called your mother yet?” Again here you’ll often hear Britishers use, “Have you called
your mother yet?” But the Americans would use the simple past for this, so what do you
think would be the simple past for this? You’d say, “Did you call your mother yet?” Here
we remove the ‘ed’ because we cannot have more than one past word in the sentence so
“Did you call your mother yet? And because it’s a question. Great. So with this we understand
how to use the present perfect to talk about the past and here’s another tricky sentence
for you, “I’ve already had dinner.” How would an American say it? Definitely a British
will use have but American won’t. He’d say, “I already had dinner.” All right, just
like this one. Okay I hope that you’ve completely understood how to use the past simple to talk
about the past and even the present perfect to talk about the past in different ways.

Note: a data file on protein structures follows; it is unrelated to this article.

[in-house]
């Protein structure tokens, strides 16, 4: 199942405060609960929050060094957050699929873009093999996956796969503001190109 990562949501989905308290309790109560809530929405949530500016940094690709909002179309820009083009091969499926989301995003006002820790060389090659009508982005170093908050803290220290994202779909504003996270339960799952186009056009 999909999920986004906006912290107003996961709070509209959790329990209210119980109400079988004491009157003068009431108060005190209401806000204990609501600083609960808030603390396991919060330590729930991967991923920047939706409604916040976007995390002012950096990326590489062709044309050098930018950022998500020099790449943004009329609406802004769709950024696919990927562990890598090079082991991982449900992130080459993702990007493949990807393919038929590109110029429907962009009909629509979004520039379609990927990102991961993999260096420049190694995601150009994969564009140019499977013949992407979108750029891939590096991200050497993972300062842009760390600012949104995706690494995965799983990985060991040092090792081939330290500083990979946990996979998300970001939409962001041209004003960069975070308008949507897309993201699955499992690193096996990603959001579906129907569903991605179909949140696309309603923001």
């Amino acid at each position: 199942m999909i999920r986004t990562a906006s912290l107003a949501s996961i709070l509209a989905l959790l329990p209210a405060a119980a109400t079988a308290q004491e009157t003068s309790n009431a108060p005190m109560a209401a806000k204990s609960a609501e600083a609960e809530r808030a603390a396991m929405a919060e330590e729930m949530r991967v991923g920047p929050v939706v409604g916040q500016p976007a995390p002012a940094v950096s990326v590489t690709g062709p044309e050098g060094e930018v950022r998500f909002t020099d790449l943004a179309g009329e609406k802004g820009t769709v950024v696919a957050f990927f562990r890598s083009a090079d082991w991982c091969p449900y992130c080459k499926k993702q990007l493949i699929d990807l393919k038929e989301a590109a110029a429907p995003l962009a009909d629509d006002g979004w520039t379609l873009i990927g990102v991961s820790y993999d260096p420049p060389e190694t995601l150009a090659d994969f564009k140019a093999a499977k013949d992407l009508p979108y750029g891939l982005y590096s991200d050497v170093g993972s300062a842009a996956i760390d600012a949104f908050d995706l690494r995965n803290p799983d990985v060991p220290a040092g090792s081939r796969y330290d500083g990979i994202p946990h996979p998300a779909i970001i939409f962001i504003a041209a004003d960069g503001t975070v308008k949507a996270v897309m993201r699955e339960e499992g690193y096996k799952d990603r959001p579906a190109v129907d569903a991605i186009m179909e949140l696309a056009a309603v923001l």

So with the past simple we talk about an action in the past but with the present perfect we
talk about an action in the past which has present results. Thank you so much. I hope
this was helpful and you’ll have great results in the future by watching all my grammar lessons.
Please click on other videos to watch other grammar lessons. Thank you so much, bye, bye.

Author Since: Mar 11, 2019

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  2. awsome great information about bothe the tenses and mam really u looking sooo beautiful like u looked always .love u mam

  3. From this lesson only I understood the difference b/w the British and Americans English..thanks you lot buddy😘

  4. Mom I am Bangladeshi and regular watch your lecture from Bangladesh. I am so impressed with your excellent lecture. You are also so sweet, cute,beautiful and lovely madam.

  5. Thanks Mam you have cleared my problem because some time when I try to use this thing, I'm fumble of my language.
    Thanks

  6. Wouldn't it be more appropriate ''Didn't you call your mother yet?'' or ''Did you ever call your mother?'' instead ''Did you call your mother yet'',Michelle?